July 22, 2018 – 9th Sunday after Pentecost
Mark 6:30-34, 53-56; Ephesians 2:11-22
The Rev. Dr. Susan Kraus
Two weeks ago our lesson from Mark’s Gospel described Jesus sending out his twelve disciples in pairs to travel as his ambassadors to villages surrounding his home town of Nazareth. The disciples were instructed to preach repentance and to heal the sick and cast out demons. Some time has passed and the disciples are now re-gathered around Jesus. We can imagine how eager they are to tell him their adventures and ask him questions! As we know from recent lessons, Jesus’ reputation, especially as a healer, was steadily growing. Crowds of people followed him everywhere. Mark writes, “many were coming and going, and they had no leisure even to eat.”
So Jesus says, “Come away to a deserted place all by yourselves and rest a while.” They all went by boat to a deserted place. Mark doesn’t say how they spent their time away. We know that when Jesus withdrew from others, he prayed to the Father. We may assume that the disciples and Jesus ate together in peace and rested. Perhaps the disciples talked among themselves about the work they had done. They may have sought Jesus’ advice and counsel. Eventually the time for retreat came to an end, and they returned by boat, to a “great crowd.”
Mark tells us that when Jesus saw the people, “he had compassion for them because they were like a sheep without a shepherd.” This image – sheep without a shepherd – occurs frequently in the Bible to describe people who lack a prophet or king to lead them. God had called Jesus to shepherd God’s people; in fact, to be the Good Shepherd who would lay down his life for the sheep. Obedient to that call and in compassion, Jesus returned to the people, to teach them and heal them.
This short, easy to comprehend passage has profound implications for people who want to follow Jesus because we see Jesus and his disciples doing two things: engaging and serving the world and retreating from the world for rest and renewal. This model for Christian life has shaped monastic tradition, notably the Benedictine tradition. We find its rhythm in the lives of holy men and women we honor in the church. The most reclusive Christians – think of the Desert Fathers and Mothers who lived alone in caves in Egypt in the 4th century or of 14th century Julian of Norwich living alone in a cell attached to a church – even these “hermits” left their solitude to offer spiritual direction or to teach newcomers the way of holy life or to counsel and confront political and religious leaders. And the most actively engaged Christians – think of Teresa of Avila reforming the Carmelite order of nuns or Dorothy Day living among the poor in the slums of New York City or Mother Teresa in India – even these “activists” retreated regularly from their work to solitude, prayer, and the sacraments of the church.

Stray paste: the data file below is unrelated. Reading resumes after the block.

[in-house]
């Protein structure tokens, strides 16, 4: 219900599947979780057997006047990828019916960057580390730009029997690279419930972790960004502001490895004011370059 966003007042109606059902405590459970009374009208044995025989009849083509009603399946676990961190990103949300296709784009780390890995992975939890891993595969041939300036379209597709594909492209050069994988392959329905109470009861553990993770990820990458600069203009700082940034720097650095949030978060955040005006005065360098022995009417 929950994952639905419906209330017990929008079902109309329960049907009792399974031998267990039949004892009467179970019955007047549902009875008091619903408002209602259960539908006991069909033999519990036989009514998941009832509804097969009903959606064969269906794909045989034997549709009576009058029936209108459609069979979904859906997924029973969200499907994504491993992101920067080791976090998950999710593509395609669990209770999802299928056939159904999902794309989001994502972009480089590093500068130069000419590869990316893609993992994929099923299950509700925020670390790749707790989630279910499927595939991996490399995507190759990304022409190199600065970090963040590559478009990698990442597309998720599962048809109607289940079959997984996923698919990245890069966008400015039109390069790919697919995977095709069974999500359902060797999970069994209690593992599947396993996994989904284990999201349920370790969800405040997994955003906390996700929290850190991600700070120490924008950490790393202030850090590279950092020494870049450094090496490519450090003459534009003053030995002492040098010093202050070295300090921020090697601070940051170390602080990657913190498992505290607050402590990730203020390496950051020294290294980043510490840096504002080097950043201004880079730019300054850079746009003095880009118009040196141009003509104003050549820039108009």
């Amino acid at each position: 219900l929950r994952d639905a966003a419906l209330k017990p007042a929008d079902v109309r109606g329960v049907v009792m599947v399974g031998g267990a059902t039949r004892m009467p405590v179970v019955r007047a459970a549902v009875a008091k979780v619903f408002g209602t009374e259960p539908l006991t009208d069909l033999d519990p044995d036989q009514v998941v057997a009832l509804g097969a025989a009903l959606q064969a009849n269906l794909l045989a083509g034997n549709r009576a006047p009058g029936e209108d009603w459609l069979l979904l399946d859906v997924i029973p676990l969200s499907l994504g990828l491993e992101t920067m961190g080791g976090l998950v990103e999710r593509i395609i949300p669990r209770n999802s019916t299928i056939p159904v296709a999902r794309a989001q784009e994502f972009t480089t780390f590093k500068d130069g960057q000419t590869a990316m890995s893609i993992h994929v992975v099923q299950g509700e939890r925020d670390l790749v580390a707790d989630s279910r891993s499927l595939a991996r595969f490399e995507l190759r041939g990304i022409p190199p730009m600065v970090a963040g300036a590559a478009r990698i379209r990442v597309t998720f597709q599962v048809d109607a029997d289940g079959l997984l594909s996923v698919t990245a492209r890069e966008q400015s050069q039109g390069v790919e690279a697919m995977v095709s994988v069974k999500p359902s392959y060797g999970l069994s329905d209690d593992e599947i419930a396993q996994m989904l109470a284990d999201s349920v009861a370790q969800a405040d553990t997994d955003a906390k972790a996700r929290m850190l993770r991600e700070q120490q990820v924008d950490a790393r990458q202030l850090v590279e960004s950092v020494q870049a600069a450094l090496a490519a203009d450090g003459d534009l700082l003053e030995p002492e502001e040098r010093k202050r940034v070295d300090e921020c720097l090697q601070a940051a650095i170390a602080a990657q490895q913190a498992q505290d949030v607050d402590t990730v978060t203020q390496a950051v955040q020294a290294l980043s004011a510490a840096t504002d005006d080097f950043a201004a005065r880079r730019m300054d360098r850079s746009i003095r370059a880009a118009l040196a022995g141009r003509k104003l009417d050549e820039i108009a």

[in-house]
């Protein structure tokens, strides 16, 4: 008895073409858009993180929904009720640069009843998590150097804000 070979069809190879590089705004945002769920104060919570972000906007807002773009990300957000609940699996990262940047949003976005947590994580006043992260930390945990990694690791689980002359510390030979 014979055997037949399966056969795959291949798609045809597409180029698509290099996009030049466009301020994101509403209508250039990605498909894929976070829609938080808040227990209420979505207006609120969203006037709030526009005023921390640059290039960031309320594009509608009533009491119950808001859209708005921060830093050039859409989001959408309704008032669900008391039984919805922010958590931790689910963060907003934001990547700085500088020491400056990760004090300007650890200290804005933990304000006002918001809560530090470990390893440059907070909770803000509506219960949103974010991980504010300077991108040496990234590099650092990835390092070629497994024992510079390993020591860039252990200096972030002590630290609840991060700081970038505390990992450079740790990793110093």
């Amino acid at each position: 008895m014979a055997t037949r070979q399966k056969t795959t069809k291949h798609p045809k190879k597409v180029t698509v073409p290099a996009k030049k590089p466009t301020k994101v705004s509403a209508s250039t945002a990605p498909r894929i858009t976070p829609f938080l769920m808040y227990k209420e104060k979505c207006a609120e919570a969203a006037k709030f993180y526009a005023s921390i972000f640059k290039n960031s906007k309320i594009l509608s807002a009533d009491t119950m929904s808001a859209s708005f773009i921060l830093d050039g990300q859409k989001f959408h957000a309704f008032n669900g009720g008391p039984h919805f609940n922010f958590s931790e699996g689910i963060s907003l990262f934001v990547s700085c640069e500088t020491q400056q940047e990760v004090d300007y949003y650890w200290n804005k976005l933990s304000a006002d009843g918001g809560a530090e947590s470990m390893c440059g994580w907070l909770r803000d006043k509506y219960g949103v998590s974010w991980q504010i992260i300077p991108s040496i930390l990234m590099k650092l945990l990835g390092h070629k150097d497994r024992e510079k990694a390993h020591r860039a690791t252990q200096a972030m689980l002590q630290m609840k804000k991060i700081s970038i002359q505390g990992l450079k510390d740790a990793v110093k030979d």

At this year’s General Convention of the Episcopal Church which took place earlier this month Presiding Bishop Michael Curry introduced a guideline for us – “the Episcopal branch of the Jesus Movement,” as he describes our church – to help us follow Jesus in our lives as individuals and as the church. It is called “The Way of Love,” and you will find a copy of this in your bulletins today. You can see how the seven steps Curry recommends fit well with this rhythm of engaging and serving the world and retreating from the world for rest and renewal.